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Lib Dems demand re-write of ‘snoopers’ charter’

The Draft Communications Data Bill must be completely rewritten, Deputy Prime Minister Nick Clegg has stated, following two highly critical reports into the Home Secretary’s proposals.

The Bill allows emails, web use, social media and mobile phone communications to be tracked by the police, the Serious and Organised Crime Agency, the intelligence agencies and HMRC.

Internet service providers would store all details of online communications in the UK for a year, as well as web browsing history and police would not have to seek permission to access details of communications if investigating a crime.

The cross-party joint committee examining the Bill found that the estimated price tag of the plans – £1.8bn over 10 years – was “fanciful and misleading”, and the Intelligence and Security Committee raised concerns about the precise categories of communications to be collected.

The joint committee’s report says: “Our overall conclusion is that there is a case for legislation which will provide the law enforcement authorities with some further access to communications data, but that the current draft Bill is too sweeping, and goes further than it need or should. We believe that, with the benefit of fuller consultation…the Government will be able to devise a more proportionate measure than the present draft Bill, which would achieve most of what they really need, would encroach less upon privacy, would be more acceptable to the CSPs [communications service providers], and would cost the taxpayer less.”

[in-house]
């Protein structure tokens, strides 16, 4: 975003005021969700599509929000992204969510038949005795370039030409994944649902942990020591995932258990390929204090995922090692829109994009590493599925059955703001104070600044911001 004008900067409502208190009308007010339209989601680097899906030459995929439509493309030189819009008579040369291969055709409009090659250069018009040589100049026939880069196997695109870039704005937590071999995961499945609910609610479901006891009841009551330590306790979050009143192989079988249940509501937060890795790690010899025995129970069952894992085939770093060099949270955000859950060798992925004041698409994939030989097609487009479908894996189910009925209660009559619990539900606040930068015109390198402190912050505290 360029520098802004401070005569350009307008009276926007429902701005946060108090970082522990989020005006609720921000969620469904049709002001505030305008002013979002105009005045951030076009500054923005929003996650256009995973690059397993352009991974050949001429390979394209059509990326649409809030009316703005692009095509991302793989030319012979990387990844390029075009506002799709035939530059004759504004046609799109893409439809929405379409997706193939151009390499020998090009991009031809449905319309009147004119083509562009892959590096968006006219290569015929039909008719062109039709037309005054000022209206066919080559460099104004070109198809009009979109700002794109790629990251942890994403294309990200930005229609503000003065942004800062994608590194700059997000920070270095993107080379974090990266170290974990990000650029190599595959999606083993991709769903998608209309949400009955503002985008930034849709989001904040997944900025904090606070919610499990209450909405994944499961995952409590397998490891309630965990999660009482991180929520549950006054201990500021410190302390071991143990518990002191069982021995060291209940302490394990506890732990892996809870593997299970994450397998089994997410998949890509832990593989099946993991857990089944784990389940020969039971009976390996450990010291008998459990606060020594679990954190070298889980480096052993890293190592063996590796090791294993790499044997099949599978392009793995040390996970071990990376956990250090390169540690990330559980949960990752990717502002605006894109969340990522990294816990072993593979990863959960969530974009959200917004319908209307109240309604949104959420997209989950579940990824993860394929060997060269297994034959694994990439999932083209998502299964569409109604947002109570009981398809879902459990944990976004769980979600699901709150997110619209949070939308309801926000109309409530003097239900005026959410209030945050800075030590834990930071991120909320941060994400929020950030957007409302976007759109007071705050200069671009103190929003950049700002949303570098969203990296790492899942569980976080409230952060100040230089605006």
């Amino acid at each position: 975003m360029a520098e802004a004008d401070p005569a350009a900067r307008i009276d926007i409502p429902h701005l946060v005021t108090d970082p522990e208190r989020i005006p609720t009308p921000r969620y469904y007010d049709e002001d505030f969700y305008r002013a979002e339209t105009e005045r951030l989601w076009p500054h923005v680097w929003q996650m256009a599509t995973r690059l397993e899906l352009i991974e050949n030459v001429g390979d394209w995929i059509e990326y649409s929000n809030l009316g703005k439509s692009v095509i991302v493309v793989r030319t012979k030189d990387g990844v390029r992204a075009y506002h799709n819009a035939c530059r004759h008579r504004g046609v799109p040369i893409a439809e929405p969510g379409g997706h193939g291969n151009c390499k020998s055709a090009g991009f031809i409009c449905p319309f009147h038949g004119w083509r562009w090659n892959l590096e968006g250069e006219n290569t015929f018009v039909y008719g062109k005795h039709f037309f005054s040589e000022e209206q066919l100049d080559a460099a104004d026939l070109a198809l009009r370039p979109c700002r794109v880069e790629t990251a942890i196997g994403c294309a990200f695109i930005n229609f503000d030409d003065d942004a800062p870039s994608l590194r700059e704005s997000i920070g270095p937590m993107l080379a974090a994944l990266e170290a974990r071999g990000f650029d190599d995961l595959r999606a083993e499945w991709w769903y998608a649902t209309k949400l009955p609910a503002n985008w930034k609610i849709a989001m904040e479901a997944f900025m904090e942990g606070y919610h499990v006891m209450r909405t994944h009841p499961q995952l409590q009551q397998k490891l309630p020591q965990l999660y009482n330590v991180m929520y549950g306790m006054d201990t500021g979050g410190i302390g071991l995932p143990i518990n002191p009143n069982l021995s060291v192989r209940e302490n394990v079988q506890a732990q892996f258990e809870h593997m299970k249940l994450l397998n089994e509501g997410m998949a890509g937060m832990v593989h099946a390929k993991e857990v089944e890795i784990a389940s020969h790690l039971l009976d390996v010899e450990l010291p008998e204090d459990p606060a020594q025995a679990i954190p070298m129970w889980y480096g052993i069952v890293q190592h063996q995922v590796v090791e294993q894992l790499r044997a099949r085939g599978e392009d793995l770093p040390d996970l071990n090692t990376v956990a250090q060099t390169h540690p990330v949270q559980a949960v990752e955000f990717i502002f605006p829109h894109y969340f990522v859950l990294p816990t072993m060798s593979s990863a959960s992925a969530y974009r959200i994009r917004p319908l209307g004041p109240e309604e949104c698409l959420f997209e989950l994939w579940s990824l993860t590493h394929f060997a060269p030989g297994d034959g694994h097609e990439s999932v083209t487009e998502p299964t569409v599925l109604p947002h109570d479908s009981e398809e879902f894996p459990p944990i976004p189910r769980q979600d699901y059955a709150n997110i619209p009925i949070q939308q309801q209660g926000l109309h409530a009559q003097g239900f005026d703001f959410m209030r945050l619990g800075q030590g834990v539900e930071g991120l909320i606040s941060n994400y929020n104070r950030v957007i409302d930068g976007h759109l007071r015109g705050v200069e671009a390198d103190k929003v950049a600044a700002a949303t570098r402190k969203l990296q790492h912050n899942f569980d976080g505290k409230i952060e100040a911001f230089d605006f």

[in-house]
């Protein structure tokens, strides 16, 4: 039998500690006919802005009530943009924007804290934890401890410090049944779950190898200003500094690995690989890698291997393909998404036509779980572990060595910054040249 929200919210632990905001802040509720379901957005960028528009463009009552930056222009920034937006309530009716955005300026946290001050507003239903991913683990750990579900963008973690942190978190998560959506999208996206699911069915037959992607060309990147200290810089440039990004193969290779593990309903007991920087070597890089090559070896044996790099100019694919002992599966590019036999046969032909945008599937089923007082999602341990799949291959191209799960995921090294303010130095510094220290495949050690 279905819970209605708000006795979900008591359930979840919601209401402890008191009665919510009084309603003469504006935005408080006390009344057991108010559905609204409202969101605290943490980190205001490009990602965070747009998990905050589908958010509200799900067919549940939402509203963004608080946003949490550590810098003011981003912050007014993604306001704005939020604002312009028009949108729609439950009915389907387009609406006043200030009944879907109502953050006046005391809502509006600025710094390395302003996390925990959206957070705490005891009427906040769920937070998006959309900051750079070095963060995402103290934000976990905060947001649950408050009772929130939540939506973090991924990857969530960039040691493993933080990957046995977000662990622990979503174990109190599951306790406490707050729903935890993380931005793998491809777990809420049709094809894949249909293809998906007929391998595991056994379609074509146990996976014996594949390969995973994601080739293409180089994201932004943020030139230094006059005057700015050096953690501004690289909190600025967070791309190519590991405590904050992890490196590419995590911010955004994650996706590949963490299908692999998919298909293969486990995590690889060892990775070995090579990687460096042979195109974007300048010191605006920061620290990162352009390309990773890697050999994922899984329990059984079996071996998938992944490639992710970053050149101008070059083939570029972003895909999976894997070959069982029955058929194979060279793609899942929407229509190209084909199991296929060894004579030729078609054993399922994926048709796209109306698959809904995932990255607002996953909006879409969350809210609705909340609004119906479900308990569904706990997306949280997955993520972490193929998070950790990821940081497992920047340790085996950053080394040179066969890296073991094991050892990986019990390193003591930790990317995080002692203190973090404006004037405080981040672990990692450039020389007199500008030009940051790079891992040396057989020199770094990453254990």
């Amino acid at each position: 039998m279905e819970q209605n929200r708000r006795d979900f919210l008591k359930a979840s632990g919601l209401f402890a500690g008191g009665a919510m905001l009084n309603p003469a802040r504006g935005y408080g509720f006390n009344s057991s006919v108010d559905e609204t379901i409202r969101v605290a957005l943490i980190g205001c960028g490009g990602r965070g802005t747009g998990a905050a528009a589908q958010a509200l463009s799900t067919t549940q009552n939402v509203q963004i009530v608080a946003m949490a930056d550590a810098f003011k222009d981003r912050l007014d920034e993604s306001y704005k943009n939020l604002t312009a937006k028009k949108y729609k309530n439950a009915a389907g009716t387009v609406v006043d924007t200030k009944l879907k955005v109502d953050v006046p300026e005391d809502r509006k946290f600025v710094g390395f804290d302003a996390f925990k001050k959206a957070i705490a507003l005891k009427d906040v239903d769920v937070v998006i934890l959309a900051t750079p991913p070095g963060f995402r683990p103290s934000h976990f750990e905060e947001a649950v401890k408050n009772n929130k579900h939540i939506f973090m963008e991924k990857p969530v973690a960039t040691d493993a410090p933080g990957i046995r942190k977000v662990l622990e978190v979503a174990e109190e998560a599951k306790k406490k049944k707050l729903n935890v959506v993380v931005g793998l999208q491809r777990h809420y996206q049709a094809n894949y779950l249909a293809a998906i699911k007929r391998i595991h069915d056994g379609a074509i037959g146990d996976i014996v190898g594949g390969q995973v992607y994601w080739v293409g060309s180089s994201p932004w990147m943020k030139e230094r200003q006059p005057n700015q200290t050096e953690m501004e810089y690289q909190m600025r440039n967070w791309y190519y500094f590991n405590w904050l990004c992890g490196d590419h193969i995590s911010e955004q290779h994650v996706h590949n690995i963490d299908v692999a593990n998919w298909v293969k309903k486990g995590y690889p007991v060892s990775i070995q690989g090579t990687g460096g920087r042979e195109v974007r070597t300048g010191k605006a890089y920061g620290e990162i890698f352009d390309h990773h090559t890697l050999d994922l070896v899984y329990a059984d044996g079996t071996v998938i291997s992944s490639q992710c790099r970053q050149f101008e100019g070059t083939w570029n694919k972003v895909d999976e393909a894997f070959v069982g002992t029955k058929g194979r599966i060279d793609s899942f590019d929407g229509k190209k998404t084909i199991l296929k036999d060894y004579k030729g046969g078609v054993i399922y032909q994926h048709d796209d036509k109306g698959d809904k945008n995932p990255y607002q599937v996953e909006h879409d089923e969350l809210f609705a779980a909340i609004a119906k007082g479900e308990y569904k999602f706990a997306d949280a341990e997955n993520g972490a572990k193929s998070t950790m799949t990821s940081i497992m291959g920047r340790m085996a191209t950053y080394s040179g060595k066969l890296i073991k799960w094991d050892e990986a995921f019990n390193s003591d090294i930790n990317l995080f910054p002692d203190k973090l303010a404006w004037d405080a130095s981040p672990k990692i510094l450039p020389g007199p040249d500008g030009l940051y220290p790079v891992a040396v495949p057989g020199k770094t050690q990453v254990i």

Clegg has stated that he will block the Bill, in the light of the committee’s “serious criticisms – not least on scope, proportionality, cost, checks and balances, and the need for much wider consultation”.

He said: “It is for those reasons that I believe the Coalition Government needs to have a fundamental rethink about this legislation. We cannot proceed with this bill and we have to go back to the drawing board.”

But Theresa May stated in the Sun: “Labour tried to bring a Bill forward previously but they ducked the tough decision in the end. I am certain I am not going to duck that decision. Countries across the world are taking action now to help them track paedophiles and terrorists who abuse new technology to plot their horrific crimes. We must not get left behind.”

A Home Office spokesman said: “This legislation is vital to help catch paedophiles, terrorists and other serious criminals and we are pleased both scrutiny committees have recognised the need for new laws.

“We have now considered the committees’ recommendations carefully and we will accept the substance of them all. But there can be no delay to this legislation. It is needed by law enforcement agencies now.”

Former Lib Dem leader Paddy Ashdown has previously said the Bill breaches the Coalition Agreement between his party and the Conservatives, and said: “It is one of our rights as free citizens to talk to whom we wish, when we wish and wherever we wish without the state knowing about it, unless there is good cause for it to do so. It is not just the content of our communication that is private. It is the fact that it occurred at all, when and for how long. In the case of an e-mail, it would plainly reveal the whole thing from the sender through to the signature at the end. The ‘content’ cannot be separated from the context.”

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